Most PCB materials like FR2 and FR4 are very resilient to the application of heat during the hot bar reflow soldering (or hot bar bonding) process. But some materials - ceramic substrates in particular - need to be heated in a more controlled fashion to minimize the chance of cracking. Excessive differences in the heat sinking capability of the two parts being joined can also cause solder cracking during cooling. Heat sinking differentials along the solder joint length are the most common design problem to overcome. Small differences may not have much effect on quality, but any large thermal mass change along the joint area will cause inconsistency of temperature and result in a poor solder joint.
Following are some of the common part design problems we run into and possible solutions to ensure successful hot bar bonding.
Referring to the image above:
A. Heat is transferred away from the joint area to the large pad area, which is positioned too close to the joint area.
B. Increased trace width and plated through-hole draw heat from the joint area.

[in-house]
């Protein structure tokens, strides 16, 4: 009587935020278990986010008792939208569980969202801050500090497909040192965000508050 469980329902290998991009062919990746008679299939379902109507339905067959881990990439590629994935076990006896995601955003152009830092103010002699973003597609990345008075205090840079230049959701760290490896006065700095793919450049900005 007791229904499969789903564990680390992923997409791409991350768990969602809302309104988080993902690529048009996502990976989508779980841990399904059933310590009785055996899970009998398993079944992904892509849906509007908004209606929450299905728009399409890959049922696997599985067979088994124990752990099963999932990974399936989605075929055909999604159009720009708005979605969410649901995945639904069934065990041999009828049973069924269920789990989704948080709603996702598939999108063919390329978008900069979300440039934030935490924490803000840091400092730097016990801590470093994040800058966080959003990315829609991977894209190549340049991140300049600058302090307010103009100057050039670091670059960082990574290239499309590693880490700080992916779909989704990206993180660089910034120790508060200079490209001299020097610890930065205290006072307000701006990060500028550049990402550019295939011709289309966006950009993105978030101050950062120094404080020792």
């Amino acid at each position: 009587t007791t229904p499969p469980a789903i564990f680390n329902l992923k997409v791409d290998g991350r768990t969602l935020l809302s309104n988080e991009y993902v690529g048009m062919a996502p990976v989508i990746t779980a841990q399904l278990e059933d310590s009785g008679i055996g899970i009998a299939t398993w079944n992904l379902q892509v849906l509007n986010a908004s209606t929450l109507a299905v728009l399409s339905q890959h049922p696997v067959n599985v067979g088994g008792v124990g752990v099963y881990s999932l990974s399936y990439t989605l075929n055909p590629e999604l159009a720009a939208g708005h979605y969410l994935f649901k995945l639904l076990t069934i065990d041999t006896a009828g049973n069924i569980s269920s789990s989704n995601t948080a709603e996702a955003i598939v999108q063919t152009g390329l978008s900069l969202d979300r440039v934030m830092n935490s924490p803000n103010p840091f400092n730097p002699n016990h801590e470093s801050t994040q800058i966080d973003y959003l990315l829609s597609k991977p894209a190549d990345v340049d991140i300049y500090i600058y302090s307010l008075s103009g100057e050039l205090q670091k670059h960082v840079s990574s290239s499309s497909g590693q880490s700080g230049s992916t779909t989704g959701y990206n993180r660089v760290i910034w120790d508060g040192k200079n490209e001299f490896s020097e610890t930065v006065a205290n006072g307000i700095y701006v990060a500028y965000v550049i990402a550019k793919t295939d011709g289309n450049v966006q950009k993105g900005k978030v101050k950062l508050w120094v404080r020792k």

C. Reduced-width trace acts as a thermal dam and prevents any heat sinking of the pad.
D. 0.08” is the effective minimum area in which there must be no heat sinks if small trace heat dams are used.
E. Equally sized small traces act as a thermal dam and ensure equal heating across joint area.
Note that the traces leading from the pads should be of equal width and be as narrow as possible. This design will act as a thermal dam, preventing excessive heat drain from the pad area during the hot bar reflow soldering process.
For multi-layer boards, restrict the traces under the bonding area to the smallest width possible and spread equally under the pads on the PCB. Any shielding on the PCB should have an equal effect along the joint area.
For more information, read our whitepaper Part Design Guidelines for Reflow Soldering Flex to PCB's, Reflow Soldering Process Overview, and Pulse Heated, Hot Bar Reflow Soldering & Bonding Fundamentals